So last year I started a new project. My romantic YA thriller series was winding down, and it was time for something new. I had several ideas I’d been toying with for a few years, but then out of nowhere, an entirely new concept came to me. Just one little sentence, but I loved it. My editor loved it. There was so much potential….
Off I went. Awesome new characters, my first ensemble cast. An utterly fantastic settling. A super cool premise…
I wrote, and wrote, and wrote.
And deleted, and deleted, and deleted.
My editor said, “Hurry!”
I wrote some more.
Deleted some more.
And my frustration grew. I had all the ingredients at my fingertips, and they were perfect. But no matter how I tried to put them together, the result was not what I wanted. I tried different combinations. I tweaked. I experimented with various openings. Deleted some scenes. Tossed out a few characters, whipped up a few new ones. Still…meh. It was like having a counter full of sugar and flour and eggs and butter, baking soda and pecans and chocolate chips and vanilla...and knowing they would make an amazing cookie…but having no idea how to make it happen. I wanted to pull my hair out.
Finally, I had to submit something. I made it the best I could, and hit send. It was okay, I guess. It didn’t suck. My agent gave it a thumb’s up. My editor loved it. The publisher green-lighted the project. An offer came….
…but I felt no sense of excitement, not like when I sold my Midnight Dragonfly series, when I was breathless with the thought of bringing the story of my teenage psychic to life. This time I felt…dread. It all just felt so…wrong. Wrong, wrong, wrong.
When I first started in this business, I never imagined turning down an offer from a publisher, much less my dream publisher (and my dream editor), but in the end, that’s what I had to do. Because…something was wrong, and I knew it. (Admittedly, the offer wasn’t over-the-top-great or anything, but still…it was a publishing contract!)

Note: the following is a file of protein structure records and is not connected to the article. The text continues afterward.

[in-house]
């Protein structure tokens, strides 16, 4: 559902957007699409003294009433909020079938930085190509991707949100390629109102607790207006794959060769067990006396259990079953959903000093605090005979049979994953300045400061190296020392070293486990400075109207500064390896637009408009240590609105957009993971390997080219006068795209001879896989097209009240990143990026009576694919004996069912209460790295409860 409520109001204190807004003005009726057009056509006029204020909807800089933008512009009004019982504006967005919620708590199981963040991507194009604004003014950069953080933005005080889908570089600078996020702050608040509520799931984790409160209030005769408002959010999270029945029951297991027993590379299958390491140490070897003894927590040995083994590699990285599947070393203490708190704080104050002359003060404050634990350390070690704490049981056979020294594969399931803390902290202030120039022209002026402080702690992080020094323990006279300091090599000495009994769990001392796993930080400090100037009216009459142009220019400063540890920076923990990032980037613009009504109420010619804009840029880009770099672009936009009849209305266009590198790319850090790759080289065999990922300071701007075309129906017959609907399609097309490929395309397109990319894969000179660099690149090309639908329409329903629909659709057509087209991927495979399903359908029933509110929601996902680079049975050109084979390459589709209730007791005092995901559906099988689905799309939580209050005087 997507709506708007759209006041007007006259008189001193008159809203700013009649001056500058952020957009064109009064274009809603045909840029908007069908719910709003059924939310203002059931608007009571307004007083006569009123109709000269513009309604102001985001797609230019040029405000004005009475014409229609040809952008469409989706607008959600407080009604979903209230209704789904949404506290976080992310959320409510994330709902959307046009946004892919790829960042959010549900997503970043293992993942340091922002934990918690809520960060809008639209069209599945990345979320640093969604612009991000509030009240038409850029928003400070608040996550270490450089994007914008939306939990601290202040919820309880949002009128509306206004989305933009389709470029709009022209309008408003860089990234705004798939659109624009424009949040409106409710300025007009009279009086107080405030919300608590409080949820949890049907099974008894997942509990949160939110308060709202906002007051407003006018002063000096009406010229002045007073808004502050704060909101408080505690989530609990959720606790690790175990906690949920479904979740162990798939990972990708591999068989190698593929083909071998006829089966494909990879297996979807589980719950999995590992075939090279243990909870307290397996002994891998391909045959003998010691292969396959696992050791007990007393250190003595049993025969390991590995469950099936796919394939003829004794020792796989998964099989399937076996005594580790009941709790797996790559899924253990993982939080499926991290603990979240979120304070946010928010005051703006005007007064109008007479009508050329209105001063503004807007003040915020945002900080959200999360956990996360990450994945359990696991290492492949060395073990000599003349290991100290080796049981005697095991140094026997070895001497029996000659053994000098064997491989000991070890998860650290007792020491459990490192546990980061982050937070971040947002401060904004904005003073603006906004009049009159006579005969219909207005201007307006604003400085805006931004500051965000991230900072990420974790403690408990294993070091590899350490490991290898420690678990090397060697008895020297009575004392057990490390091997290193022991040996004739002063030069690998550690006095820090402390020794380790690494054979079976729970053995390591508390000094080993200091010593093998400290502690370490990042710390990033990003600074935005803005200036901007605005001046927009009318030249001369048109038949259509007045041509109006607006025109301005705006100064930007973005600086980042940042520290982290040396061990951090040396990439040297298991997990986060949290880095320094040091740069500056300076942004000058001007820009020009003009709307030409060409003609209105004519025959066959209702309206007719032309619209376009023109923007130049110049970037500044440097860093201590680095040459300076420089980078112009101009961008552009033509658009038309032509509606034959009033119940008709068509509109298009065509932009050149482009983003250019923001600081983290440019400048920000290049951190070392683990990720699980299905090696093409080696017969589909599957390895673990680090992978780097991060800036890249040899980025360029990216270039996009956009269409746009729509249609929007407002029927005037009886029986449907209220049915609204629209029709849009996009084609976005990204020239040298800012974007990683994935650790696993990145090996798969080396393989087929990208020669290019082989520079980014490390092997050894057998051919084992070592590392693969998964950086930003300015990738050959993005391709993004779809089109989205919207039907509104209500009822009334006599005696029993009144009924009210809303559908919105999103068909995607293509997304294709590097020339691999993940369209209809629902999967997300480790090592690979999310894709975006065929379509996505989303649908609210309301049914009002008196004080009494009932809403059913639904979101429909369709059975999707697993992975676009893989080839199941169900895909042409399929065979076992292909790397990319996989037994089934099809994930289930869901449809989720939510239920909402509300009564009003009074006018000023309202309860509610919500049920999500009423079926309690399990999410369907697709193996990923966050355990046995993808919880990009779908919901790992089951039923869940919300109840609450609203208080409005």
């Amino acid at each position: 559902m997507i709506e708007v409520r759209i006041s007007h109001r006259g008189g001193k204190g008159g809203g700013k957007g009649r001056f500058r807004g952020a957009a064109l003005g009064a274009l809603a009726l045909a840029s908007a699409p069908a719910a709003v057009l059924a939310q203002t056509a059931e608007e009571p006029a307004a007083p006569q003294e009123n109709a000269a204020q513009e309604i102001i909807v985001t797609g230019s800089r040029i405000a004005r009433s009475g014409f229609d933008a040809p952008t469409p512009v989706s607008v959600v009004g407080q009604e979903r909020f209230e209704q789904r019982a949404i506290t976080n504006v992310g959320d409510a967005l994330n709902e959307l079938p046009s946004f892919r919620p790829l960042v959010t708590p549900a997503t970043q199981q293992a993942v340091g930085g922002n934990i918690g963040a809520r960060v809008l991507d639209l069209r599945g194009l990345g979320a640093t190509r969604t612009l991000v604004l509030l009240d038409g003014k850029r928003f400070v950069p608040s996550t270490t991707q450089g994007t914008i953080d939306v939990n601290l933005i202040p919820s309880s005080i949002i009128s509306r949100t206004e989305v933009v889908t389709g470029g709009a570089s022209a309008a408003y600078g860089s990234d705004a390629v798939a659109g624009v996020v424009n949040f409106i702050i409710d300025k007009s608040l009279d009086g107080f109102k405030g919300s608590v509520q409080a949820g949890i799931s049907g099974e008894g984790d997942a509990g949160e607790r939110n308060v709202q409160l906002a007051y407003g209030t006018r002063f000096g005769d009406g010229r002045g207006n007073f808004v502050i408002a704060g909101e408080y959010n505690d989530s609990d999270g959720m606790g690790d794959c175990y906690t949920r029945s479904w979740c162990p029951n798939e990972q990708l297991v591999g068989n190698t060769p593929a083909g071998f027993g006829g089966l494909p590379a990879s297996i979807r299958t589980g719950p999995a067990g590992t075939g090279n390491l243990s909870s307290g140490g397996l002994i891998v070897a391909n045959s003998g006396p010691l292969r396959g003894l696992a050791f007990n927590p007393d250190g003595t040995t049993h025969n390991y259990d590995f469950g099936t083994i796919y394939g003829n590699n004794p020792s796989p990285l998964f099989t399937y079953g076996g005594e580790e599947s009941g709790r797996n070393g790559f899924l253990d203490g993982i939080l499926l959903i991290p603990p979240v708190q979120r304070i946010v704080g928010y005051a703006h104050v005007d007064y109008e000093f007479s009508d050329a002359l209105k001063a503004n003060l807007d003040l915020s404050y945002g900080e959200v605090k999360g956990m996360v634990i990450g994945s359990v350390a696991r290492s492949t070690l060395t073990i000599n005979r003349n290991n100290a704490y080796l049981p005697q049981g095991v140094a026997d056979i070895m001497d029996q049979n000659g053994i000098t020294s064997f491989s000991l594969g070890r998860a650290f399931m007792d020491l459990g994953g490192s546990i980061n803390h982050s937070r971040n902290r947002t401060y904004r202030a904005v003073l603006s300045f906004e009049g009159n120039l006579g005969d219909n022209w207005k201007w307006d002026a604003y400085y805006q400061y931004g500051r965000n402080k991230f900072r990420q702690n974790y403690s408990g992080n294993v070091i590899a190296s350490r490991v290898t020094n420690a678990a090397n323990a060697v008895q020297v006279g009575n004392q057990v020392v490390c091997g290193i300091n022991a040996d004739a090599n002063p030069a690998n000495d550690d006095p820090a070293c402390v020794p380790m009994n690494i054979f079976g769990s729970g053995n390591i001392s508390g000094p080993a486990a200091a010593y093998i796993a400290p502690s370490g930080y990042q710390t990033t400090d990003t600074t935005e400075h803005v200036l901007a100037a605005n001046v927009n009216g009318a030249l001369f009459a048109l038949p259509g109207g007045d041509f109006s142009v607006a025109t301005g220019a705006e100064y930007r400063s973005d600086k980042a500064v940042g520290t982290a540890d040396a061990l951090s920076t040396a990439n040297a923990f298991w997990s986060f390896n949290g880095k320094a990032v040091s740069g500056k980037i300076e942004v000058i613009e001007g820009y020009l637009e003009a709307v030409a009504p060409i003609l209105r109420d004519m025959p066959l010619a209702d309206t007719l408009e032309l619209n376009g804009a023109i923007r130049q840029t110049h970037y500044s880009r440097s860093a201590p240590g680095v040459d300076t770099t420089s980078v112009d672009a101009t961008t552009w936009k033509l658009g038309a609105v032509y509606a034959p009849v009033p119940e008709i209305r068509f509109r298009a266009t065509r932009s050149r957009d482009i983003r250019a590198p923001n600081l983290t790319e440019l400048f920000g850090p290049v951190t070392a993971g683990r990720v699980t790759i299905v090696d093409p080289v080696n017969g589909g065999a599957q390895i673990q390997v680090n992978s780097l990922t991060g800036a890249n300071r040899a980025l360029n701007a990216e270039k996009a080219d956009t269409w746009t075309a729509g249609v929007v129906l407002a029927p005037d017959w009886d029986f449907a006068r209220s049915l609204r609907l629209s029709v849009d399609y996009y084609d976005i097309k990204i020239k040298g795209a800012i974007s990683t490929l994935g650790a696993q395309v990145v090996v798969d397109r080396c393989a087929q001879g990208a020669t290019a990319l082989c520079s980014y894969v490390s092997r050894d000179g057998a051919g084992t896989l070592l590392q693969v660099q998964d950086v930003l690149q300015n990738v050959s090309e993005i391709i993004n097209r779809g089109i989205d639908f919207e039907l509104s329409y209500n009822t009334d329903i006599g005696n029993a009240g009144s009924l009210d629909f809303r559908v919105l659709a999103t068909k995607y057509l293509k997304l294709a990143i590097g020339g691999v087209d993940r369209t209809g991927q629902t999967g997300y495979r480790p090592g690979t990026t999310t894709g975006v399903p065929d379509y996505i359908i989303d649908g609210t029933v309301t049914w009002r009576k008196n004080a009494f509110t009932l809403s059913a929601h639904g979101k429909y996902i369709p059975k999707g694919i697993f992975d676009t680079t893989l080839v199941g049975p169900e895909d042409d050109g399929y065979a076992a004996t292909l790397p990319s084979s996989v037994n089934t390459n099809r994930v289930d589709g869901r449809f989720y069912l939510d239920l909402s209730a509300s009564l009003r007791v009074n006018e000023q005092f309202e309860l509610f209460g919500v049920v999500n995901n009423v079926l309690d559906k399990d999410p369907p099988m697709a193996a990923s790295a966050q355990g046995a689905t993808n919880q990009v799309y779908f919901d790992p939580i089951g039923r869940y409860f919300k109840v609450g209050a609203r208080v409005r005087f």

Flash forward a year, and suddenly I find myself practically bursting out of my skin to write that story, the one that nearly killed me last year…the one that just wasn’t working. I’ve had a lot of time to think about it…or not. While days and weeks and months have gone by, the story has swirled around in the back of my mind, and my subconscious has done that amazing, wonderful thing that subconsciouses do. The story has changed. A lot. A little here, a little there. Some big Ah-ha’s!, and some little ones. Same characters, same setting, same premise, but with time, the ingredients have settled into place, and I finally know how they need to be arranged.
And here’s what I’ve come to realize: writing is a whole lot like cooking.
Have you ever made a soup, or maybe a lasagna, or a chili or a gumbo? And you add all the ingredients just so and serve it up, take that first bite, and…meh, it’s just kinda bland? But then the next day, after sitting over night, and all those flavors having a chance to mix and mingle and settle, you heat it up and try again and….voila! Yes. THAT is how it’s suppose to taste.
Writing is the same way. Sometimes a story needs time to simmer for awhile, to sit on the back burner so all the ingredients can settle together in just the right way. If everything doesn’t come together at first, you can’t give up, you just have to realize that stories, like the best of foods or drink, can’t be rushed. Remember Orson Wells's famous commercial for Paul Masson wine?
"We will sell no wine before its time."
In today's fast-paced publishing environment, there's such a rush to market, but sometimes you just have to slow down and let the story finish cooking.